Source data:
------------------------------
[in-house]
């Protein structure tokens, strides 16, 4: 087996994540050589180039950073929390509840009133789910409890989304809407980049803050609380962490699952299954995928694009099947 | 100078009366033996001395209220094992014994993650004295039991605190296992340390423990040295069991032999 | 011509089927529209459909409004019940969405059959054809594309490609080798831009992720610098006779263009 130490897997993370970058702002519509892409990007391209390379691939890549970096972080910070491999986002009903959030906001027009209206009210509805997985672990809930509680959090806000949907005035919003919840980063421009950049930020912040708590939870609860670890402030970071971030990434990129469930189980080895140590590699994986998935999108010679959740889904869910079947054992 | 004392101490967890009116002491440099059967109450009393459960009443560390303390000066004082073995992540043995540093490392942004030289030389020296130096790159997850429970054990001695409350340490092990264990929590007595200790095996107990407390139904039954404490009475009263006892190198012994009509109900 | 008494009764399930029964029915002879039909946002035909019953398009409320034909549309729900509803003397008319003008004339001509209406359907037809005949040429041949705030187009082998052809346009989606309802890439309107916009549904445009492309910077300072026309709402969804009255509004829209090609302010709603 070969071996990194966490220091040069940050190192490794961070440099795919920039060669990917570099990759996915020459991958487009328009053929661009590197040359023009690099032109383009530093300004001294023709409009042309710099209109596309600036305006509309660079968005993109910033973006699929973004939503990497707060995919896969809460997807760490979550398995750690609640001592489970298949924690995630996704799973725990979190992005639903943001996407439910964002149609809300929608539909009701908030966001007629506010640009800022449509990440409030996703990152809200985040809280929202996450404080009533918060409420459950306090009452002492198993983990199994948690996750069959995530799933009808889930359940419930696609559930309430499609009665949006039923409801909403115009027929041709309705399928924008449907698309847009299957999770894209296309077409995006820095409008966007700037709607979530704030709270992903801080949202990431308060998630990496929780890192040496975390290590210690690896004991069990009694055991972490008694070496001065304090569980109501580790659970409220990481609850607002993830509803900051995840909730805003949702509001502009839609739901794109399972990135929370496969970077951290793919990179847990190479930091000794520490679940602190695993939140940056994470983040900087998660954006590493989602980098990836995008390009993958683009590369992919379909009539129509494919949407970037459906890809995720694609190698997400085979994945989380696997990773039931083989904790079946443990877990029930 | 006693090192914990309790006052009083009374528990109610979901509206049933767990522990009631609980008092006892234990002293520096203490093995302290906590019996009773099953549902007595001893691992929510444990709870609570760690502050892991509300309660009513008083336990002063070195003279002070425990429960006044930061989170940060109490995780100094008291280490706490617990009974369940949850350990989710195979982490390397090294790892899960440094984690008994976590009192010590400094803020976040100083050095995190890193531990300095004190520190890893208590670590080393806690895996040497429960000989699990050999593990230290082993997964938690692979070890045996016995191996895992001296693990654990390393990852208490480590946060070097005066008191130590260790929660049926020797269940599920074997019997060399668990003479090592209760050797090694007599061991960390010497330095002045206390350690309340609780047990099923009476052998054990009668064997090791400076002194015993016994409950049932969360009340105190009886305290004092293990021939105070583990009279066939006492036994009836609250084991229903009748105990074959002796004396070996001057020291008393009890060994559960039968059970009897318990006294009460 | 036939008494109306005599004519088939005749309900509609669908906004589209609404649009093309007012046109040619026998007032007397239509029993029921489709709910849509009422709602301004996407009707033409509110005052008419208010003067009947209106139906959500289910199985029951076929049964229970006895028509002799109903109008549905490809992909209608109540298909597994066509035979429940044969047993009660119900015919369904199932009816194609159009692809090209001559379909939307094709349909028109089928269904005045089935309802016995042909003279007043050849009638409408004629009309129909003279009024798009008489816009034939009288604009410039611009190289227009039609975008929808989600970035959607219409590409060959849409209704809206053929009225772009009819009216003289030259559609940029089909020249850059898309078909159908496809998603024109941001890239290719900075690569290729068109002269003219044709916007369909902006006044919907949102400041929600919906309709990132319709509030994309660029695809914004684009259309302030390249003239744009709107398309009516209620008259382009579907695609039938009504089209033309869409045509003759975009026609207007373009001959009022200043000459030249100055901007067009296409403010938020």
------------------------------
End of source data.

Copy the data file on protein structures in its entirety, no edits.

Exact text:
[in-house]
């Protein structure tokens, strides 16, 4: 087996994540050589180039950073929390509840009133789910409890989304809407980049803050609380962490699952299954995928694009099947 | 100078009366033996001395209220094992014994993650004295039991605190296992340390423990040295069991032999 | 011509089927529209459909409004019940969405059959054809594309490609080798831009992720610098006779263009 130490897997993370970058702002519509892409990007391209390379691939890549970096972080910070491999986002009903959030906001027009209206009210509805997985672990809930509680959090806000949907005035919003919840980063421009950049930020912040708590939870609860670890402030970071971030990434990129469930189980080895140590590699994986998935999108010679959740889904869910079947054992 | 004392101490967890009116002491440099059967109450009393459960009443560390303390000066004082073995992540043995540093490392942004030289030389020296130096790159997850429970054990001695409350340490092990264990929590007595200790095996107990407390139904039954404490009475009263006892190198012994009509109900 | 008494009764399930029964029915002879039909946002035909019953398009409320034909549309729900509803003397008319003008004339001509209406359907037809005949040429041949705030187009082998052809346009989606309802890439309107916009549904445009492309910077300072026309709402969804009255509004829209090609302010709603 070969071996990194966490220091040069940050190192490794961070440099795919920039060669990917570099990759996915020459991958487009328009053929661009590197040359023009690099032109383009530093300004001294023709409009042309710099209109596309600036305006509309660079968005993109910033973006699929973004939503990497707060995919896969809460997807760490979550398995750690609640001592489970298949924690995630996704799973725990979190992005639903943001996407439910964002149609809300929608539909009701908030966001007629506010640009800022449509990440409030996703990152809200985040809280929202996450404080009533918060409420459950306090009452002492198993983990199994948690996750069959995530799933009808889930359940419930696609559930309430499609009665949006039923409801909403115009027929041709309705399928924008449907698309847009299957999770894209296309077409995006820095409008966007700037709607979530704030709270992903801080949202990431308060998630990496929780890192040496975390290590210690690896004991069990009694055991972490008694070496001065304090569980109501580790659970409220990481609850607002993830509803900051995840909730805003949702509001502009839609739901794109399972990135929370496969970077951290793919990179847990190479930091000794520490679940602190695993939140940056994470983040900087998660954006590493989602980098990836995008390009993958683009590369992919379909009539129509494919949407970037459906890809995720694609190698997400085979994945989380696997990773039931083989904790079946443990877990029930 | 006693090192914990309790006052009083009374528990109610979901509206049933767990522990009631609980008092006892234990002293520096203490093995302290906590019996009773099953549902007595001893691992929510444990709870609570760690502050892991509300309660009513008083336990002063070195003279002070425990429960006044930061989170940060109490995780100094008291280490706490617990009974369940949850350990989710195979982490390397090294790892899960440094984690008994976590009192010590400094803020976040100083050095995190890193531990300095004190520190890893208590670590080393806690895996040497429960000989699990050999593990230290082993997964938690692979070890045996016995191996895992001296693990654990390393990852208490480590946060070097005066008191130590260790929660049926020797269940599920074997019997060399668990003479090592209760050797090694007599061991960390010497330095002045206390350690309340609780047990099923009476052998054990009668064997090791400076002194015993016994409950049932969360009340105190009886305290004092293990021939105070583990009279066939006492036994009836609250084991229903009748105990074959002796004396070996001057020291008393009890060994559960039968059970009897318990006294009460 | 036939008494109306005599004519088939005749309900509609669908906004589209609404649009093309007012046109040619026998007032007397239509029993029921489709709910849509009422709602301004996407009707033409509110005052008419208010003067009947209106139906959500289910199985029951076929049964229970006895028509002799109903109008549905490809992909209608109540298909597994066509035979429940044969047993009660119900015919369904199932009816194609159009692809090209001559379909939307094709349909028109089928269904005045089935309802016995042909003279007043050849009638409408004629009309129909003279009024798009008489816009034939009288604009410039611009190289227009039609975008929808989600970035959607219409590409060959849409209704809206053929009225772009009819009216003289030259559609940029089909020249850059898309078909159908496809998603024109941001890239290719900075690569290729068109002269003219044709916007369909902006006044919907949102400041929600919906309709990132319709509030994309660029695809914004684009259309302030390249003239744009709107398309009516209620008259382009579907695609039938009504089209033309869409045509003759975009026609207007373009001959009022200043000459030249100055901007067009296409403010938020």